The current out-of-hours service is not fit for purpose. This has caused a media backlash and an urgent political necessity to ‘do something about it’.

The pressure of being ‘on-call’

I have been a GP for over 30 years. In the early years I worked a four-in-five rota – yes, really. I worked our out of five nights and four out of five weekends: it was a nightmare.

I slept fitfully, ate my meals embarrassingly quickly, always aware that the phone might ring at any time. Socialising was a rare and somewhat intense experience. My moods varied from irritable to downright diabolical. My wife used to tell me about how the children were doing; I rarely saw them. My health was on a downward spiral along with my marriage and everything else that the modern GP values - never, never again.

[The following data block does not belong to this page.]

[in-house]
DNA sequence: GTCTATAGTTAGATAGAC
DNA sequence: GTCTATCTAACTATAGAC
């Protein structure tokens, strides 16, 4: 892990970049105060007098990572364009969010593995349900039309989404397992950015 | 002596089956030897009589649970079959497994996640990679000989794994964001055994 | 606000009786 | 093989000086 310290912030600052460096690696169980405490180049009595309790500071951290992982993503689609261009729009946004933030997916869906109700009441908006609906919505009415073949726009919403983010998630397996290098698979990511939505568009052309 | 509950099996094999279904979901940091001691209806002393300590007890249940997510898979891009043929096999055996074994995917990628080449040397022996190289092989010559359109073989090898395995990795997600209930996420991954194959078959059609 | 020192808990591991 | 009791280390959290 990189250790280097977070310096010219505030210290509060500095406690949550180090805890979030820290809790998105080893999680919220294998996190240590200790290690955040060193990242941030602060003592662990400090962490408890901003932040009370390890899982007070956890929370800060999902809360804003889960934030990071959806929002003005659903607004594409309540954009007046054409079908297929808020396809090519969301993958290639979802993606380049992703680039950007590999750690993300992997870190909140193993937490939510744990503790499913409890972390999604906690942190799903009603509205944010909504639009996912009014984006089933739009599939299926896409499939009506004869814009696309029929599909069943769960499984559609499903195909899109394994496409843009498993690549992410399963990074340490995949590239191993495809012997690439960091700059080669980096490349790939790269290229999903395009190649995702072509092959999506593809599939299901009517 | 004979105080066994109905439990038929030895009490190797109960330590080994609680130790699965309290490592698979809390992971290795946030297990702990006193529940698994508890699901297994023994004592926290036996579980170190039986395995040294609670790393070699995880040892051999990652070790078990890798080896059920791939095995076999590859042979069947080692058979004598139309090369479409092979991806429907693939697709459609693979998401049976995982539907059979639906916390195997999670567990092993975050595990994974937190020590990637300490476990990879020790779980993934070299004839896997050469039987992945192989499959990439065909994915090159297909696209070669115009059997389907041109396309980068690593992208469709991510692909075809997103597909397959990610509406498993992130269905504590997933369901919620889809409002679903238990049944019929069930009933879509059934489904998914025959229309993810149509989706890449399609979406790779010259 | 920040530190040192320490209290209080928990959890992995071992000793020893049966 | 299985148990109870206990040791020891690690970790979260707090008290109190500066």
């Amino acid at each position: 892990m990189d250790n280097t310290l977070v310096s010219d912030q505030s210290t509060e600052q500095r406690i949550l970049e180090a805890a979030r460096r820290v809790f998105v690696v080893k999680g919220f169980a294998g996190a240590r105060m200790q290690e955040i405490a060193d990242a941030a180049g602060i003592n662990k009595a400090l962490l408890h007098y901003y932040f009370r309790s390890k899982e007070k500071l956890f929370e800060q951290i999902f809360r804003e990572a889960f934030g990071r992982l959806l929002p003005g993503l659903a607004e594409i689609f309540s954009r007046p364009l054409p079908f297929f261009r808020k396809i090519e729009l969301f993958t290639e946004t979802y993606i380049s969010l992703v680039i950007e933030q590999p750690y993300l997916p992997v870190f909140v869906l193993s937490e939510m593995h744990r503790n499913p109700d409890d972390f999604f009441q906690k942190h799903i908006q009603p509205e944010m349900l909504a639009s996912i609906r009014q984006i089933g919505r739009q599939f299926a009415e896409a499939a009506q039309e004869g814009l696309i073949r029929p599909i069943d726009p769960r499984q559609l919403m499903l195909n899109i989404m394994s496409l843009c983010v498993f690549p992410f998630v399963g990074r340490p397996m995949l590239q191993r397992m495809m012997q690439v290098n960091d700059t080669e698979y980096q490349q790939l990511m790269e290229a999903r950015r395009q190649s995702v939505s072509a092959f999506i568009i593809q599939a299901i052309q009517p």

The patients were happy, though. They got a doctor they knew at all times of the day or night, this gave them a confidence that made them paradoxically less demanding. I actually got very few calls. It was the pressure of being ‘on call’ that was draining me, as opposed to the work itself.

Any doctor who has even a hint of altruism cannot continue a system that is detrimental to the wellbeing of his/her patients. Two weeks ago at our practice we opened up the appointments system. We now let patients book exactly what they want, as far ahead as they want, although we keep a few appointments for emergencies each day.

My partners and I decided that we would cope with the occasional heavy day where we might need to fit in multiple extras. We had to remove the obstacles to care. It is going OK so far.